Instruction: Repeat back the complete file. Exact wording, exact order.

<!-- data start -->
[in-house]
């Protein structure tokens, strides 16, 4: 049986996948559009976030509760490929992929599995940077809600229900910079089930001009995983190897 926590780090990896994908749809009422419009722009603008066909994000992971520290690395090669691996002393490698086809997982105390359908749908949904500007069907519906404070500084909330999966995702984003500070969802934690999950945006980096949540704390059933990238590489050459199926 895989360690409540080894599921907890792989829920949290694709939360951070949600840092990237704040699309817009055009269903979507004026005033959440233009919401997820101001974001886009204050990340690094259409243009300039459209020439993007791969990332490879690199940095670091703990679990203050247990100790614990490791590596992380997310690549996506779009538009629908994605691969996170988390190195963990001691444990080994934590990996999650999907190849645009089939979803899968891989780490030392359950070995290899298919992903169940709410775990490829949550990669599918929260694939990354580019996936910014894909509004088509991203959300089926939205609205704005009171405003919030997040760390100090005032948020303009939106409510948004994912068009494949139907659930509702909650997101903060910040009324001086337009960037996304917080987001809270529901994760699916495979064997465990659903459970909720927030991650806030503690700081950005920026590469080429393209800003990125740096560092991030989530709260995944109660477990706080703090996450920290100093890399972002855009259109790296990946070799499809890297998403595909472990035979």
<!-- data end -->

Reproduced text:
[in-house]
């Protein structure tokens, strides 16, 4: 049986996948559009976030509760490929992929599995940077809600229900910079089930001009995983190897 926590780090990896994908749809009422419009722009603008066909994000992971520290690395090669691996002393490698086809997982105390359908749908949904500007069907519906404070500084909330999966995702984003500070969802934690999950945006980096949540704390059933990238590489050459199926 895989360690409540080894599921907890792989829920949290694709939360951070949600840092990237704040699309817009055009269903979507004026005033959440233009919401997820101001974001886009204050990340690094259409243009300039459209020439993007791969990332490879690199940095670091703990679990203050247990100790614990490791590596992380997310690549996506779009538009629908994605691969996170988390190195963990001691444990080994934590990996999650999907190849645009089939979803899968891989780490030392359950070995290899298919992903169940709410775990490829949550990669599918929260694939990354580019996936910014894909509004088509991203959300089926939205609205704005009171405003919030997040760390100090005032948020303009939106409510948004994912068009494949139907659930509702909650997101903060910040009324001086337009960037996304917080987001809270529901994760699916495979064997465990659903459970909720927030991650806030503690700081950005920026590469080429393209800003990125740096560092991030989530709260995944109660477990706080703090996450920290100093890399972002855009259109790296990946070799499809890297998403595909472990035979």